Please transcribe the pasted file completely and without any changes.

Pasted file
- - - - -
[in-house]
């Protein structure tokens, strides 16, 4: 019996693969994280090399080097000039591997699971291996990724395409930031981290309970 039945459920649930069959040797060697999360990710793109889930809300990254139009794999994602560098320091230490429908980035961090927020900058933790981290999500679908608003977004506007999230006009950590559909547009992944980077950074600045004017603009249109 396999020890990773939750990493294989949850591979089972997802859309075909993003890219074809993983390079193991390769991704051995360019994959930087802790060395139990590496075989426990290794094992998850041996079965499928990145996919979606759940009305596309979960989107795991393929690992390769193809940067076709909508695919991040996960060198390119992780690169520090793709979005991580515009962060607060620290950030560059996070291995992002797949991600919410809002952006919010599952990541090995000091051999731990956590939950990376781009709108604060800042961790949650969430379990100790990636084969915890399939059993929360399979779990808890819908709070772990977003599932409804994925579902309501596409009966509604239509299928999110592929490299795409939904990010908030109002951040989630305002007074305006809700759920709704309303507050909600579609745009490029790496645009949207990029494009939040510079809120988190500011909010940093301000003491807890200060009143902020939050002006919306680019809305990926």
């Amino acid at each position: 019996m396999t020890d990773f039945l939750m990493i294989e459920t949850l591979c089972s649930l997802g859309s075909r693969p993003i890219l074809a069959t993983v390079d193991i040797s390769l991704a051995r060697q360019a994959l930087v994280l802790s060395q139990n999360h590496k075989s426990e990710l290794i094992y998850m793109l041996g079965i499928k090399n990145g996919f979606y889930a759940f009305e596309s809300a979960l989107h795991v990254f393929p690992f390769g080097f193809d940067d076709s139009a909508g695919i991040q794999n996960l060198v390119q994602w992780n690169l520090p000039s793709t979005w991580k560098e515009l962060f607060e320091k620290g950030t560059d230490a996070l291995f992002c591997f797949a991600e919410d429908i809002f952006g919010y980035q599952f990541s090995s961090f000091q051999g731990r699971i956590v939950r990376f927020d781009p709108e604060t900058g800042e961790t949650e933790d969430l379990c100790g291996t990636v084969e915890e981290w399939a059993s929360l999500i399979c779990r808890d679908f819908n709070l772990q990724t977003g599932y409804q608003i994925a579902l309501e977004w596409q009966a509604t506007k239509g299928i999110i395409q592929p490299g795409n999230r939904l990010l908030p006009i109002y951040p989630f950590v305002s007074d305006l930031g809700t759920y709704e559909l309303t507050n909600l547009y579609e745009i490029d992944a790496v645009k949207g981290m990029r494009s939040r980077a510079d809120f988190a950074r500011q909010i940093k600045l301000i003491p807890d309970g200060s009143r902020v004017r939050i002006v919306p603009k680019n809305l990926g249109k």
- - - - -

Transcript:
[in-house]
């Protein structure tokens, strides 16, 4: 019996693969994280090399080097000039591997699971291996990724395409930031981290309970 039945459920649930069959040797060697999360990710793109889930809300990254139009794999994602560098320091230490429908980035961090927020900058933790981290999500679908608003977004506007999230006009950590559909547009992944980077950074600045004017603009249109 396999020890990773939750990493294989949850591979089972997802859309075909993003890219074809993983390079193991390769991704051995360019994959930087802790060395139990590496075989426990290794094992998850041996079965499928990145996919979606759940009305596309979960989107795991393929690992390769193809940067076709909508695919991040996960060198390119992780690169520090793709979005991580515009962060607060620290950030560059996070291995992002797949991600919410809002952006919010599952990541090995000091051999731990956590939950990376781009709108604060800042961790949650969430379990100790990636084969915890399939059993929360399979779990808890819908709070772990977003599932409804994925579902309501596409009966509604239509299928999110592929490299795409939904990010908030109002951040989630305002007074305006809700759920709704309303507050909600579609745009490029790496645009949207990029494009939040510079809120988190500011909010940093301000003491807890200060009143902020939050002006919306680019809305990926």
């Amino acid at each position: 019996m396999t020890d990773f039945l939750m990493i294989e459920t949850l591979c089972s649930l997802g859309s075909r693969p993003i890219l074809a069959t993983v390079d193991i040797s390769l991704a051995r060697q360019a994959l930087v994280l802790s060395q139990n999360h590496k075989s426990e990710l290794i094992y998850m793109l041996g079965i499928k090399n990145g996919f979606y889930a759940f009305e596309s809300a979960l989107h795991v990254f393929p690992f390769g080097f193809d940067d076709s139009a909508g695919i991040q794999n996960l060198v390119q994602w992780n690169l520090p000039s793709t979005w991580k560098e515009l962060f607060e320091k620290g950030t560059d230490a996070l291995f992002c591997f797949a991600e919410d429908i809002f952006g919010y980035q599952f990541s090995s961090f000091q051999g731990r699971i956590v939950r990376f927020d781009p709108e604060t900058g800042e961790t949650e933790d969430l379990c100790g291996t990636v084969e915890e981290w399939a059993s929360l999500i399979c779990r808890d679908f819908n709070l772990q990724t977003g599932y409804q608003i994925a579902l309501e977004w596409q009966a509604t506007k239509g299928i999110i395409q592929p490299g795409n999230r939904l990010l908030p006009i109002y951040p989630f950590v305002s007074d305006l930031g809700t759920y709704e559909l309303t507050n909600l547009y579609e745009i490029d992944a790496v645009k949207g981290m990029r494009s939040r980077a510079d809120f988190a950074r500011q909010i940093k600045l301000i003491p807890d309970g200060s009143r902020v004017r939050i002006v919306p603009k680019n809305l990926g249109k």